Wednesday, February 4, 2015

Vaccines, Climate Change, and the Role of Citizen Science

The role of science in politics and the popular culture is often messy. From Galileo claiming the Earth revolves around the sun to Darwin proposing evolutionary theory, the public is not always quick to accept scientific advances.  This continues today.  In a recent poll the Pew Research Center noted that only 50% of the public believes humanity is causing climate change as compared to 87% of scientists.  The same is true for vaccines,  where 68% of the public believes they should be required compared to 87% of scientists.   This plays out in my own life when debating friends on social media about the importance of stopping measles and encouraging childhood vaccination.  During these conversations I often wish people would just accept the word of scientists and believe what we tell them.  But how do I say that as a citizen scientist?

The problem is that whenever I talk about citizen science, in this blog or elsewhere, I talk about how everyday people can become researchers themselves and stand as equals with full-time, professional scientists.  There is too much data available in the public domain, too many powerful tools available, and too many unanswered questions to discourage the public's participation in scientific research.  This includes global climate data and numerous articles on the relative safety/efficacy of vaccines that are free and publicly available. These are open to interpretation and debate, as are all scientific data and papers. Why can't citizen scientists join that debate too?

To me it all comes down to a simple rule for citizen scientists -- research with a humble confidence.  I touted this idea last year after the Boston Marathon manhunt (which publicly fingered the wrong people) and think it still applies.  Citizen scientists should boldly address and tackle the big issues of the day and let the world know about it.  But they should also realize they may be wrong.

There is a concept that "Extraordinary claims require extraordinary evidence" which fully applies here.  If you have evidence that the earth is actually cooling, that vaccines cause autism, or that the moon landing was faked, as scientists we are obliged to hear you out.  But you must back it up.  If you try to upend the work of thousands of independent researchers who have studied over the same question you are, but over a much longer period of time, you better have your facts straight.  And you can't just come up with one or two minor points to justify throwing out an entire scientific paradigm.  You need proof.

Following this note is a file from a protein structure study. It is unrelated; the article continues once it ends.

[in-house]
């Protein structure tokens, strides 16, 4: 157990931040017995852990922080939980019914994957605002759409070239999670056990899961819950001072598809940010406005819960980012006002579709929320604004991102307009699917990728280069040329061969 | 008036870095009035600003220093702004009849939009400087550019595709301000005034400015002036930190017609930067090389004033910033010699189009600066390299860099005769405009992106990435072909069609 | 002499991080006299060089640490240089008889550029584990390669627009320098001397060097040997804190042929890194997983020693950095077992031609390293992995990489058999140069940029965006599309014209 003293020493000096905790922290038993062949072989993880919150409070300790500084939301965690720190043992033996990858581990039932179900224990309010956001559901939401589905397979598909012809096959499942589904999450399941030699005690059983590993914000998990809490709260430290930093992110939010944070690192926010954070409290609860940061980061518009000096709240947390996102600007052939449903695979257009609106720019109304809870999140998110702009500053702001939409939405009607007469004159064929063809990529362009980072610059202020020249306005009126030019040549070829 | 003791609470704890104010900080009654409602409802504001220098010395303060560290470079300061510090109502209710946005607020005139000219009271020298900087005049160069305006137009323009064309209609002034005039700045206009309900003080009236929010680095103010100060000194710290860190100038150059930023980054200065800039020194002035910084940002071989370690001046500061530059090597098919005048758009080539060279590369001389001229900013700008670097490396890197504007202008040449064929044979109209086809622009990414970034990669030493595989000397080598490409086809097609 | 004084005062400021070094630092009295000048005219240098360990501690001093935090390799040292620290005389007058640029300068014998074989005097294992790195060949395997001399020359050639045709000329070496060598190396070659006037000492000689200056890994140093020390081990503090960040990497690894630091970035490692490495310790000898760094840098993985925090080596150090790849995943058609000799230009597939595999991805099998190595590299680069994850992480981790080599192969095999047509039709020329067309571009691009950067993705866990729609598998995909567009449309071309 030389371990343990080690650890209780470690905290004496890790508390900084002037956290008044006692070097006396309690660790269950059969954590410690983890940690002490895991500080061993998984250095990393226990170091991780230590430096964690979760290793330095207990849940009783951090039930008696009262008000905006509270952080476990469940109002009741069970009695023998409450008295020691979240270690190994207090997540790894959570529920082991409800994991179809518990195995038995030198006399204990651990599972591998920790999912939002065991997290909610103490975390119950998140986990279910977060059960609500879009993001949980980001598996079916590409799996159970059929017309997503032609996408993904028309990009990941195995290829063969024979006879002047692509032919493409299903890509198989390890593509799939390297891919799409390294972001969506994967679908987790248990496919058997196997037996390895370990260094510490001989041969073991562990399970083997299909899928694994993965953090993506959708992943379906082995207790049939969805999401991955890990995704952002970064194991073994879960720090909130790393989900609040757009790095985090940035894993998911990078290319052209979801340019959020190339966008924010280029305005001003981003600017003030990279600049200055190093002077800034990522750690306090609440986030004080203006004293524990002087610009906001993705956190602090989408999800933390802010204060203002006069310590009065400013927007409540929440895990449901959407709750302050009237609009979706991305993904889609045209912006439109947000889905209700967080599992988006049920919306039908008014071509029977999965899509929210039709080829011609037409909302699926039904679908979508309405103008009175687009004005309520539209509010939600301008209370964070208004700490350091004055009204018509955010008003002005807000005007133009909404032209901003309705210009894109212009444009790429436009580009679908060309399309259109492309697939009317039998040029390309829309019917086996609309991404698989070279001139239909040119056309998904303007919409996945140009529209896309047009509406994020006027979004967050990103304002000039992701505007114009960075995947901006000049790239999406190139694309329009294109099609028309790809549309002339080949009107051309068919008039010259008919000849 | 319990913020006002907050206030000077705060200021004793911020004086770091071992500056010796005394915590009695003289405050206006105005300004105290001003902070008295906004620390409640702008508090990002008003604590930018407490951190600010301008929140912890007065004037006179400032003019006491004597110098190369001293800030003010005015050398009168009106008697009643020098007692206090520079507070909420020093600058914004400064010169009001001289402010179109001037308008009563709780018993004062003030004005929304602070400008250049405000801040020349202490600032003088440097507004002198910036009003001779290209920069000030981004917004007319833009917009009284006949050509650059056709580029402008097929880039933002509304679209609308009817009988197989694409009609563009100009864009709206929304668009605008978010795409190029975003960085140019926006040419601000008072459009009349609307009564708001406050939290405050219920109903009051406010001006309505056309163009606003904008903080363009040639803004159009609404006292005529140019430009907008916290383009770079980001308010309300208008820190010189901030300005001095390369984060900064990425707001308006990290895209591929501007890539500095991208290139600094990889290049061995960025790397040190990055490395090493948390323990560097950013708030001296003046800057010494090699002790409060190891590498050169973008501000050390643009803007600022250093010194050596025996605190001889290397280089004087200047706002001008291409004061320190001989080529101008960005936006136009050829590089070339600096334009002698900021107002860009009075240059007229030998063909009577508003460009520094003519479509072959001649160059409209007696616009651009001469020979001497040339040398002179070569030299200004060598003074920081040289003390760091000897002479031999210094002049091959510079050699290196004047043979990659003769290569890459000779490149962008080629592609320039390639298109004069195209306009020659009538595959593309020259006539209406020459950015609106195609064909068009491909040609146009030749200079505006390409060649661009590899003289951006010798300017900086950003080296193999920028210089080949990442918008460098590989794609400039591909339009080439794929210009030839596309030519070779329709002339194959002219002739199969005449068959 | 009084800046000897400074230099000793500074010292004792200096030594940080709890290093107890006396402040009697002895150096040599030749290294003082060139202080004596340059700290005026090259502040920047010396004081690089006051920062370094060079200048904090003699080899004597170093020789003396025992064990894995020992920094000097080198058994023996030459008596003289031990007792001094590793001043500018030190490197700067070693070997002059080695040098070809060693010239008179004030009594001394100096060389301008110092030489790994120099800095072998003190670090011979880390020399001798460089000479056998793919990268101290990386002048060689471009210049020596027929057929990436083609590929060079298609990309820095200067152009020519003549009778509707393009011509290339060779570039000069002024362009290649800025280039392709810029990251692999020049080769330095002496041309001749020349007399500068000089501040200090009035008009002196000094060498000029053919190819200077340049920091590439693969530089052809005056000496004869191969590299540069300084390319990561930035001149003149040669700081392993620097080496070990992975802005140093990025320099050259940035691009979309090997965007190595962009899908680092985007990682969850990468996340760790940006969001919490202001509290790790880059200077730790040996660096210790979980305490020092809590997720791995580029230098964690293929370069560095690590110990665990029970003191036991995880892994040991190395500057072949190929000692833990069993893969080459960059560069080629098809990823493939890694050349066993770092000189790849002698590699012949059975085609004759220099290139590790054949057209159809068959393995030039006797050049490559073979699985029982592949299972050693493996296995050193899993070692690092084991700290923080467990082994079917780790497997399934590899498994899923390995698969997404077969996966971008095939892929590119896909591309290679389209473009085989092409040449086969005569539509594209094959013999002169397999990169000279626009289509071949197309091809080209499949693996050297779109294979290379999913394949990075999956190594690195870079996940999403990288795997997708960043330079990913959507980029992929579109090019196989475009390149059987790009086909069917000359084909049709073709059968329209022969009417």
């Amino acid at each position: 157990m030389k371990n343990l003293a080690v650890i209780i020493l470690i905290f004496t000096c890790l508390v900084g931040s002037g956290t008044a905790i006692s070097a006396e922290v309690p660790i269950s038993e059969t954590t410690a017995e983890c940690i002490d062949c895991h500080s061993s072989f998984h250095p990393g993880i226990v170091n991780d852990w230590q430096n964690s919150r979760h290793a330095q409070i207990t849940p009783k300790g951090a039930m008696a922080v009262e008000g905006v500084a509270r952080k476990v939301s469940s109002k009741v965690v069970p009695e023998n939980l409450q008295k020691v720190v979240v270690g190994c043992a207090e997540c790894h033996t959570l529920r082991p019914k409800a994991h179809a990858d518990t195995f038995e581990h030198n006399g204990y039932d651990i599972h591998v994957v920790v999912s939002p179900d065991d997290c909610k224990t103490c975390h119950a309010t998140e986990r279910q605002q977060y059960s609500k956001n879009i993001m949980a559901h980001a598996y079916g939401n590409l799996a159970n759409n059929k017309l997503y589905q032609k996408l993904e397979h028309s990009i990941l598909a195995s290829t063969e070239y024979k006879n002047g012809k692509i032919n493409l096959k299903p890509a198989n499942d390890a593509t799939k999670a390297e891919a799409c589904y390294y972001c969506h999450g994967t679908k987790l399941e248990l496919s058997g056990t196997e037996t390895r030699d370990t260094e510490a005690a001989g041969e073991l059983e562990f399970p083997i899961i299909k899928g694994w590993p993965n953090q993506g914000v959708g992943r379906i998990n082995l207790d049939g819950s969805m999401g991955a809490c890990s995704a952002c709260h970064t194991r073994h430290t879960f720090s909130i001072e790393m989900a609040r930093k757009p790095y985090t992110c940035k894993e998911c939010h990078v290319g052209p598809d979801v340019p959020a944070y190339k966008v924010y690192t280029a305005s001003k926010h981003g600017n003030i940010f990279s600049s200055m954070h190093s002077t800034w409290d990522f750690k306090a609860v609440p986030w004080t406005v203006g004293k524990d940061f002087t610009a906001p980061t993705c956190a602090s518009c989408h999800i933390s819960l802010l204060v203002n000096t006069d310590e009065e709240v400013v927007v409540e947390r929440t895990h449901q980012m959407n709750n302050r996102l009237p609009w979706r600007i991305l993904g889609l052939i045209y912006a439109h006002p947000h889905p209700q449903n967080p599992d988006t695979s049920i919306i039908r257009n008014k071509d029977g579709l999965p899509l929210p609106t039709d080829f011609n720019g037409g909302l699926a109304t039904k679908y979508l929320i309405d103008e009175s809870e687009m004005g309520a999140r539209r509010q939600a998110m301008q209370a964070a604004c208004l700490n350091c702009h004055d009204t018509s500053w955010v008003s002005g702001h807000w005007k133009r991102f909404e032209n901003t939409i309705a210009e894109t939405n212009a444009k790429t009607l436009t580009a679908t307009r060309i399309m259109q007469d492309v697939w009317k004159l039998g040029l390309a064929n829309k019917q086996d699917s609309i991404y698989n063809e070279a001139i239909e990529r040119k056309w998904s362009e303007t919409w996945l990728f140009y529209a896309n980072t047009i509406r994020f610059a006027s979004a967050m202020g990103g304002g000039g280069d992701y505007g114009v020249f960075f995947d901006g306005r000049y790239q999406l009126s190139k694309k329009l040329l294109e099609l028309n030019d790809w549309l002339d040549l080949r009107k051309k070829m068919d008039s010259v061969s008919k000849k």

Citizen scientists also need to understand that there is a difference between research and advocacy.  It is one thing to perform one's own investigations and debate the merits of various pieces of evidence.  This is how science works.  But we should not then go straight into telling people to stop listening to doctors or ignore medical consensus based just on your own opinion.  Instead publish your thoughts (either formally or informally) and open it up for comments.  Let people review your evidence and let them challenge it.  You may quickly find you were very wrong, or missed some very important points.  Or the evidence may not be as clear-cut as you initially sensed.

Just like the regular scientific world you must put your opinions up for "peer review".  I've done that here on my own blog.  As a silly but relevant example, I've had a long-standing hypothesis that the longest film nominated for the Best Editing Oscar each year is much more likely to win than the others, and that the longer (and less edited) a film is the more likely it is to win.  I made my predictions and published them.  Then the next two Oscar telecasts came through and my forecasts were incorrect.  I was wrong.  But I researched with a humble confidence, and accepted when my hypothesis didn't hold up.

Finally, always recognize the ramifications of your actions.  It is one thing for me to argue about the Best Editing Oscar and make predictions.  If I am wrong nobody is hurt.  Or even to write about bird migrations or asteroid sightings.  Put your opinion out there and let it be judged.  But if you are making medical claims or recommendations, you can cause very real harm to the people who hear you.  That doesn't mean you are wrong or that you should not speak up.  It just means you need a highly compelling case before you do.  Even then, are you really the best person to make that recommendation?  Instead, try using your evidence to convince the medical establishment and if your case is strong enough, they can make the recommendation for you.  Mind your ethics and don't play around with people's lives.

In all of these cases citizen scientists are still doing research and should remain confident in their findings.  But they must also remain humble, letting other people review the work and not taking lightly the impact of their thoughts on people's lives or property.

Citizen scientists have so much to offer in assisting research, and can have an important role in challenging existing theories. We just need to be careful.

P.S.  As always, the thoughts above are my own and do not reflect the views of any other organization or government agency.


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